The world has witnessed extraordinary economic growth, poverty reduction and increased life expectancy and population since the end of WWII, but it has occurred at the expense of undermining life support systems on Earth and subjecting future generations to the real risk of destabilising the planet. This timely book exposes and explores this colossal environmental cost and the dangerous position the world is now in. Standing up for a Sustainable World is written by and about key individuals who have not only understood the threats to our planet, but also become witness to them and confronted them.
Bridging theory and practice, this book offers insights into how Europe has experienced the evolution of modern electricity markets from the end of the 1990s to the present day. It explores defining moments in the process, including the four waves of European legislative packages, landmark court cases, and the impact of climate strikes and marches.
How do regulatory structures evolve in EU financial governance? Incorporating insights from a variety of disciplines, Governing Finance in Europe provides a comprehensive framework to investigate the dynamics leading to centralisation, decentralisation and fragmentation in EU financial regulation.
This book is about measuring innovation, not just in the business sector but in every sector of the economy, using, for the first time, an internationally agreed general definition of innovation. The resulting indicators can be used to inform policy development, and offer a better understanding of the impact of the innovation policy of governments, the strategy of businesses and the practice of households, in a more digital economy. Innovation is a systems phenomenon and systems provide a structure throughout the book.
Technological developments have enabled a dramatic expansion and also an evolution of telework, broadly defined as using ICTs to perform work from outside of an employer’s premises. This volume offers a new conceptual framework explaining the evolution of telework over four decades. It reviews national experiences from Argentina, Brazil, India, Japan, the United States, and ten EU countries regarding the development of telework, its various forms and effects. It also analyses large-scale surveys and company case studies regarding the incidence of telework and its effects on working time, work-life balance, occupational health and well-being, and individual and organizational performance.
One of the primary objectives of the ASEAN Economic Community (AEC), established in 2015, was to boost skilled labor mobility within the region. This insightful book takes stock of the existing trends and patterns of skilled labor migration in the ASEAN. It endeavors to identify the likely winners and losers from the free movement of natural persons within the region through counterfactual policy simulations. Finally, it discusses existing issues and obstacles through case studies, as well as other sectoral examples.
This book aims to answer a number of important questions. To what extent have European countries converged or diverged with EU-wide economic and social indicators over the past 20 years? What have been the drivers of convergence? Why do some countries lag behind, while others experience continuous upward convergence? Why are these trajectories not always linear? Particular attention is paid to the role of institutions, actors and industrial relations – focusing on the resources and strategies of governments, employers and trade unions – in nudging EU countries onto an upward convergence path.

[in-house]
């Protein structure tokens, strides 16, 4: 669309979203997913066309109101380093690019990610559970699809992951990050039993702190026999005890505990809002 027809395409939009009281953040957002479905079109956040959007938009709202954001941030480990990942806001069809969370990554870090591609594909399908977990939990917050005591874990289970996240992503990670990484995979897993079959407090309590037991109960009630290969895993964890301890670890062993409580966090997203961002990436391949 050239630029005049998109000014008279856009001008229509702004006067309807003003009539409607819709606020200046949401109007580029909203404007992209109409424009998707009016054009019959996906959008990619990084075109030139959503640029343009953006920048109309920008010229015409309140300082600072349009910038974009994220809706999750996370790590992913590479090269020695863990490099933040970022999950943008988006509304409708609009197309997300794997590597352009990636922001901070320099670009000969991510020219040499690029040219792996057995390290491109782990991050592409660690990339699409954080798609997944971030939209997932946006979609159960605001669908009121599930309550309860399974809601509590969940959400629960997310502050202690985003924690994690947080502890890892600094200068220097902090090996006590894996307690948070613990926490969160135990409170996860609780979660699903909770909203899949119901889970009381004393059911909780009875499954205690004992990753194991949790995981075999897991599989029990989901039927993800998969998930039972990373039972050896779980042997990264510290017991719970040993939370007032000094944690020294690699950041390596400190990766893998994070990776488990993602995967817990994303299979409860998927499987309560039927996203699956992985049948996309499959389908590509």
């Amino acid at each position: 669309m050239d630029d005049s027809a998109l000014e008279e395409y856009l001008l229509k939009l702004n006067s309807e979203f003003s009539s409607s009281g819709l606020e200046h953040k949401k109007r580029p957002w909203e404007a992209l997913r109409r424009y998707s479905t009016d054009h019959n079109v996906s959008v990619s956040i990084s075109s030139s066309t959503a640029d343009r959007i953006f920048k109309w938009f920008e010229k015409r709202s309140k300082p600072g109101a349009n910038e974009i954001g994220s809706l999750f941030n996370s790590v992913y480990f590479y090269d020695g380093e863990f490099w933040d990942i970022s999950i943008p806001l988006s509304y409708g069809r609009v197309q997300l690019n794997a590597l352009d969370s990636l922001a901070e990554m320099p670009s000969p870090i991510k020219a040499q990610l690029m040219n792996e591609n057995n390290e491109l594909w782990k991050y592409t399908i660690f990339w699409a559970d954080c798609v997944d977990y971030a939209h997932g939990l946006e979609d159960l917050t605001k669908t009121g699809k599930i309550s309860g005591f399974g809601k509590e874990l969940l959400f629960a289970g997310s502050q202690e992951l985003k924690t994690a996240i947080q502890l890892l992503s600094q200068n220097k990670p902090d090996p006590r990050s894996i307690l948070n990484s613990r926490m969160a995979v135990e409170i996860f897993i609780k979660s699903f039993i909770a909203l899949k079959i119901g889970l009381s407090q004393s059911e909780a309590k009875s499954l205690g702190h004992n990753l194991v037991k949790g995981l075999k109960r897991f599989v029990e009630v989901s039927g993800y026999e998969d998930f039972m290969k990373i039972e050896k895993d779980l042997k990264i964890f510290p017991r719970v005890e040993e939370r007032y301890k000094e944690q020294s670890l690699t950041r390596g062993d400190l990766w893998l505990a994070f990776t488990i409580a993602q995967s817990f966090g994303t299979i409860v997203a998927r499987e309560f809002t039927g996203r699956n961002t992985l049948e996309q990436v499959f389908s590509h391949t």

The State, Business and Education contributes to the ongoing debates surrounding the effects
of public funding of private entities by examining the ways in which they affect the quality and
equity of those services, and the realization of human rights. Using case studies from both the
developing and developed world this book illustrates the variety of ways in which private actors
have expanded their involvement in education as a business.
This research review discusses the most critical and influential articles that utilise field experimentation to answer questions of economic importance. Field experiments have gained popularity in recent years, allowing researchers to infer causal effects of different market environments, policies and interventions. The articles analysed here provide insights into market functioning and individual and group decision-making across a wide range of domains, including marketplace transactions, labor decisions, charitable giving, financial planning, and education and health-related decision-making. This research review will be an important resource for students new to the methodology and applications of field experiments and academics alike.
Contingent valuation is a survey-based procedure that attempts to estimate how much households are willing to pay for specific programs that improve the environment or prevent environmental degradation. For decades, the method has been the center of debate regarding its reliability: does it really measure the value that people place on environmental changes? Bringing together leading voices in the field, this timely book tells a unified story about the interrelated features of contingent valuation and how those features affect its reliability. Through empirical analysis and review of past studies, the authors identify important deficiencies in the procedure, raising questions about the technique’s continued use.